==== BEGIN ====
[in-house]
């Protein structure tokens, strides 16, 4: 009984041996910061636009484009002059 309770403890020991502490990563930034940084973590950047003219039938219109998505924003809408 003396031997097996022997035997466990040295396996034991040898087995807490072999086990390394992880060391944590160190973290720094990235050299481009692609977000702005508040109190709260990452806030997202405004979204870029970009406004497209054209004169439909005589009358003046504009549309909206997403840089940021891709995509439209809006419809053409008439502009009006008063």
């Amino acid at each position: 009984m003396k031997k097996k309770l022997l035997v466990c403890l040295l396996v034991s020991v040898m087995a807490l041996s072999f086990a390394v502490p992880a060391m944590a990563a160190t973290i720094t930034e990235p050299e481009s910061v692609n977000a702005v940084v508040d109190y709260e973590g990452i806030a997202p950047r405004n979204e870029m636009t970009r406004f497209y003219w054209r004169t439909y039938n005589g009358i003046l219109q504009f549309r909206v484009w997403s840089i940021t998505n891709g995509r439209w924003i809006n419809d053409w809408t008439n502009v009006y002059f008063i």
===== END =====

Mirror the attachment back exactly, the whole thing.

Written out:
[in-house]
């Protein structure tokens, strides 16, 4: 009984041996910061636009484009002059 309770403890020991502490990563930034940084973590950047003219039938219109998505924003809408 003396031997097996022997035997466990040295396996034991040898087995807490072999086990390394992880060391944590160190973290720094990235050299481009692609977000702005508040109190709260990452806030997202405004979204870029970009406004497209054209004169439909005589009358003046504009549309909206997403840089940021891709995509439209809006419809053409008439502009009006008063």
């Amino acid at each position: 009984m003396k031997k097996k309770l022997l035997v466990c403890l040295l396996v034991s020991v040898m087995a807490l041996s072999f086990a390394v502490p992880a060391m944590a990563a160190t973290i720094t930034e990235p050299e481009s910061v692609n977000a702005v940084v508040d109190y709260e973590g990452i806030a997202p950047r405004n979204e870029m636009t970009r406004f497209y003219w054209r004169t439909y039938n005589g009358i003046l219109q504009f549309r909206v484009w997403s840089i940021t998505n891709g995509r439209w924003i809006n419809d053409w809408t008439n502009v009006y002059f008063i």